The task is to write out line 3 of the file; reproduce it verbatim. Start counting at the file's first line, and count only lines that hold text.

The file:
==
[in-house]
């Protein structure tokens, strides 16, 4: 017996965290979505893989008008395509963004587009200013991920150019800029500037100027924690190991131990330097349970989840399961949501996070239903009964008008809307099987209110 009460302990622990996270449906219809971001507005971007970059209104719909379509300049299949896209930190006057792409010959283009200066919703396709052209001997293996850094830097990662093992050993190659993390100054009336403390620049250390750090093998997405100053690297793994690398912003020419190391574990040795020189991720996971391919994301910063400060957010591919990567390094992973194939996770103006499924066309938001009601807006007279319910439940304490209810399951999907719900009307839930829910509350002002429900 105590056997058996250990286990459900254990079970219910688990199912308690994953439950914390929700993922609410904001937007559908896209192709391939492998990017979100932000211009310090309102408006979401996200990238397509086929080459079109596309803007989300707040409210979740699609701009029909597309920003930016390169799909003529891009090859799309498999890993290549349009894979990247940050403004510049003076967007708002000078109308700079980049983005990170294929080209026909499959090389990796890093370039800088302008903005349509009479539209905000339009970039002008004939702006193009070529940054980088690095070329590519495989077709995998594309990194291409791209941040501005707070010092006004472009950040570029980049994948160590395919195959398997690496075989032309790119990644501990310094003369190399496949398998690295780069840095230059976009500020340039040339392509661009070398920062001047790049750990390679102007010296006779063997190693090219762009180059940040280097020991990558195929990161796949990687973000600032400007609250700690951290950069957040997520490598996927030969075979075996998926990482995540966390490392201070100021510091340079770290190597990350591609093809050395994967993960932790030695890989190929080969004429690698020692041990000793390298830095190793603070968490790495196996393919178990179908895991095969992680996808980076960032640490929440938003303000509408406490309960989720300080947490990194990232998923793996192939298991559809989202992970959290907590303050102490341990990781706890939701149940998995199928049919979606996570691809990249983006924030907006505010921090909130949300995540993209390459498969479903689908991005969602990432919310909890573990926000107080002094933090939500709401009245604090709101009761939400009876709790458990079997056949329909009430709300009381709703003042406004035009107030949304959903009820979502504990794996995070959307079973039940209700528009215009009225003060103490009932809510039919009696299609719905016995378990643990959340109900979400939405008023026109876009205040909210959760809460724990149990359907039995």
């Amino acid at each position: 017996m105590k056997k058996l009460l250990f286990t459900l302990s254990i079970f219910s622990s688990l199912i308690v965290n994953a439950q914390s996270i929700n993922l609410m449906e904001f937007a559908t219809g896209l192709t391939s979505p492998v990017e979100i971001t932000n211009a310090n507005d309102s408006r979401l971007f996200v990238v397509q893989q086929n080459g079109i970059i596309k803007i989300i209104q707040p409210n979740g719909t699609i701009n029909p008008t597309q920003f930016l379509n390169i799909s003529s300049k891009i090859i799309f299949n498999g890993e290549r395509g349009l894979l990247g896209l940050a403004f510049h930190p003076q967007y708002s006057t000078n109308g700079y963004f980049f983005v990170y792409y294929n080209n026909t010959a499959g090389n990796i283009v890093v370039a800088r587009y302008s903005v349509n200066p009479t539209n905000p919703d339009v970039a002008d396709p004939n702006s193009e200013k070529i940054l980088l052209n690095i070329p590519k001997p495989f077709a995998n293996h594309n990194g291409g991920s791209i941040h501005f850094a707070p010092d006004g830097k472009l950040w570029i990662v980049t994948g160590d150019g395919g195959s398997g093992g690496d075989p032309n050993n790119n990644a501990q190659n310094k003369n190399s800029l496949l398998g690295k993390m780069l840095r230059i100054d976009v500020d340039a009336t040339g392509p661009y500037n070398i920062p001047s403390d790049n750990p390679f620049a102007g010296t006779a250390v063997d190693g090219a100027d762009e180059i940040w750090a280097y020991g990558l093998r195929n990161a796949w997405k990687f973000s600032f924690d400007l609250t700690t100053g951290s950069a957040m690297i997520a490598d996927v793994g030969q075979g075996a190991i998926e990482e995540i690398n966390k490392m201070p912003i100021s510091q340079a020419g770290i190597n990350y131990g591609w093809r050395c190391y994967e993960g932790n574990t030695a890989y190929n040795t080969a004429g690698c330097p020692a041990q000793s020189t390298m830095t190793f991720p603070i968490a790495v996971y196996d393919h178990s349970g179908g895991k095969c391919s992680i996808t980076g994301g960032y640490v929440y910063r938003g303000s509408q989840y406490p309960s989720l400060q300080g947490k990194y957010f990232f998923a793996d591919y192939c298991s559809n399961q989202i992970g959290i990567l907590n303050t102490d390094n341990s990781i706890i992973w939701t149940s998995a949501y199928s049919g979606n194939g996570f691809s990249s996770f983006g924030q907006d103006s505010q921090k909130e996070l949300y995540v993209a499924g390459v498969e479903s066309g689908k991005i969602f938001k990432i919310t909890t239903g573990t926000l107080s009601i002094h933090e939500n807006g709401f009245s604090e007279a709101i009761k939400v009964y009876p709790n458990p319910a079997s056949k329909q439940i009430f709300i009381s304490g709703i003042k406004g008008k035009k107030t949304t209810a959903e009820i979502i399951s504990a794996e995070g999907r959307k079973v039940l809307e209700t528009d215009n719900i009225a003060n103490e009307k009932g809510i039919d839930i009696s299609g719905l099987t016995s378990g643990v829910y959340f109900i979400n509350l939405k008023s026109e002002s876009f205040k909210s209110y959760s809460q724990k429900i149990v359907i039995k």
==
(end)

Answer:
């Amino acid at each position: 017996m105590k056997k058996l009460l250990f286990t459900l302990s254990i079970f219910s622990s688990l199912i308690v965290n994953a439950q914390s996270i929700n993922l609410m449906e904001f937007a559908t219809g896209l192709t391939s979505p492998v990017e979100i971001t932000n211009a310090n507005d309102s408006r979401l971007f996200v990238v397509q893989q086929n080459g079109i970059i596309k803007i989300i209104q707040p409210n979740g719909t699609i701009n029909p008008t597309q920003f930016l379509n390169i799909s003529s300049k891009i090859i799309f299949n498999g890993e290549r395509g349009l894979l990247g896209l940050a403004f510049h930190p003076q967007y708002s006057t000078n109308g700079y963004f980049f983005v990170y792409y294929n080209n026909t010959a499959g090389n990796i283009v890093v370039a800088r587009y302008s903005v349509n200066p009479t539209n905000p919703d339009v970039a002008d396709p004939n702006s193009e200013k070529i940054l980088l052209n690095i070329p590519k001997p495989f077709a995998n293996h594309n990194g291409g991920s791209i941040h501005f850094a707070p010092d006004g830097k472009l950040w570029i990662v980049t994948g160590d150019g395919g195959s398997g093992g690496d075989p032309n050993n790119n990644a501990q190659n310094k003369n190399s800029l496949l398998g690295k993390m780069l840095r230059i100054d976009v500020d340039a009336t040339g392509p661009y500037n070398i920062p001047s403390d790049n750990p390679f620049a102007g010296t006779a250390v063997d190693g090219a100027d762009e180059i940040w750090a280097y020991g990558l093998r195929n990161a796949w997405k990687f973000s600032f924690d400007l609250t700690t100053g951290s950069a957040m690297i997520a490598d996927v793994g030969q075979g075996a190991i998926e990482e995540i690398n966390k490392m201070p912003i100021s510091q340079a020419g770290i190597n990350y131990g591609w093809r050395c190391y994967e993960g932790n574990t030695a890989y190929n040795t080969a004429g690698c330097p020692a041990q000793s020189t390298m830095t190793f991720p603070i968490a790495v996971y196996d393919h178990s349970g179908g895991k095969c391919s992680i996808t980076g994301g960032y640490v929440y910063r938003g303000s509408q989840y406490p309960s989720l400060q300080g947490k990194y957010f990232f998923a793996d591919y192939c298991s559809n399961q989202i992970g959290i990567l907590n303050t102490d390094n341990s990781i706890i992973w939701t149940s998995a949501y199928s049919g979606n194939g996570f691809s990249s996770f983006g924030q907006d103006s505010q921090k909130e996070l949300y995540v993209a499924g390459v498969e479903s066309g689908k991005i969602f938001k990432i919310t909890t239903g573990t926000l107080s009601i002094h933090e939500n807006g709401f009245s604090e007279a709101i009761k939400v009964y009876p709790n458990p319910a079997s056949k329909q439940i009430f709300i009381s304490g709703i003042k406004g008008k035009k107030t949304t209810a959903e009820i979502i399951s504990a794996e995070g999907r959307k079973v039940l809307e209700t528009d215009n719900i009225a003060n103490e009307k009932g809510i039919d839930i009696s299609g719905l099987t016995s378990g643990v829910y959340f109900i979400n509350l939405k008023s026109e002002s876009f205040k909210s209110y959760s809460q724990k429900i149990v359907i039995k």